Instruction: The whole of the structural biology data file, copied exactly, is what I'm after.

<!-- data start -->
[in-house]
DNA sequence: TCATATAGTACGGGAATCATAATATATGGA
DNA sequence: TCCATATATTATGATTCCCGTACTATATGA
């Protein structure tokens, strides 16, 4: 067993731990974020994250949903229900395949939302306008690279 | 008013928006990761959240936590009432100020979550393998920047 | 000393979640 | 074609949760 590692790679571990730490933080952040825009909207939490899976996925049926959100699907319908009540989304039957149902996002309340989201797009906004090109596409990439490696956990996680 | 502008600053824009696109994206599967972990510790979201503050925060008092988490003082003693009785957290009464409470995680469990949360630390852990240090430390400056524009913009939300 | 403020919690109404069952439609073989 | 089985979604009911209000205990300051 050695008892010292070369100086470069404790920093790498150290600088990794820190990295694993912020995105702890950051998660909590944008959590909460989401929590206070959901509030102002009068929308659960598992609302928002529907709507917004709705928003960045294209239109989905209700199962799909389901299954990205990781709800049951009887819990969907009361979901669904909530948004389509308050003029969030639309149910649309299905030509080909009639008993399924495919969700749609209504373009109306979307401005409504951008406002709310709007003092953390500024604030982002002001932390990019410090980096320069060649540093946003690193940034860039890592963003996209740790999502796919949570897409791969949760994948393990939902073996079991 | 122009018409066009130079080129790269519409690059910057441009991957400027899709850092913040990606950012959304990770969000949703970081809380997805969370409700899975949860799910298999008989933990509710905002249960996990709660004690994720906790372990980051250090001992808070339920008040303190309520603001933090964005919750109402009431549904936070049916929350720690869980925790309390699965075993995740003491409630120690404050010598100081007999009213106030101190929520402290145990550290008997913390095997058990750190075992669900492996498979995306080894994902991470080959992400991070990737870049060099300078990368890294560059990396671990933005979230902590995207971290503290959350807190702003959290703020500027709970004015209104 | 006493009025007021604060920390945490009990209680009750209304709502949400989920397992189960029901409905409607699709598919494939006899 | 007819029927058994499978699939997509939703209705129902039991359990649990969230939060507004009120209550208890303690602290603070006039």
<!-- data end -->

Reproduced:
[in-house]
DNA sequence: TCATATAGTACGGGAATCATAATATATGGA
DNA sequence: TCCATATATTATGATTCCCGTACTATATGA
């Protein structure tokens, strides 16, 4: 067993731990974020994250949903229900395949939302306008690279 | 008013928006990761959240936590009432100020979550393998920047 | 000393979640 | 074609949760 590692790679571990730490933080952040825009909207939490899976996925049926959100699907319908009540989304039957149902996002309340989201797009906004090109596409990439490696956990996680 | 502008600053824009696109994206599967972990510790979201503050925060008092988490003082003693009785957290009464409470995680469990949360630390852990240090430390400056524009913009939300 | 403020919690109404069952439609073989 | 089985979604009911209000205990300051 050695008892010292070369100086470069404790920093790498150290600088990794820190990295694993912020995105702890950051998660909590944008959590909460989401929590206070959901509030102002009068929308659960598992609302928002529907709507917004709705928003960045294209239109989905209700199962799909389901299954990205990781709800049951009887819990969907009361979901669904909530948004389509308050003029969030639309149910649309299905030509080909009639008993399924495919969700749609209504373009109306979307401005409504951008406002709310709007003092953390500024604030982002002001932390990019410090980096320069060649540093946003690193940034860039890592963003996209740790999502796919949570897409791969949760994948393990939902073996079991 | 122009018409066009130079080129790269519409690059910057441009991957400027899709850092913040990606950012959304990770969000949703970081809380997805969370409700899975949860799910298999008989933990509710905002249960996990709660004690994720906790372990980051250090001992808070339920008040303190309520603001933090964005919750109402009431549904936070049916929350720690869980925790309390699965075993995740003491409630120690404050010598100081007999009213106030101190929520402290145990550290008997913390095997058990750190075992669900492996498979995306080894994902991470080959992400991070990737870049060099300078990368890294560059990396671990933005979230902590995207971290503290959350807190702003959290703020500027709970004015209104 | 006493009025007021604060920390945490009990209680009750209304709502949400989920397992189960029901409905409607699709598919494939006899 | 007819029927058994499978699939997509939703209705129902039991359990649990969230939060507004009120209550208890303690602290603070006039």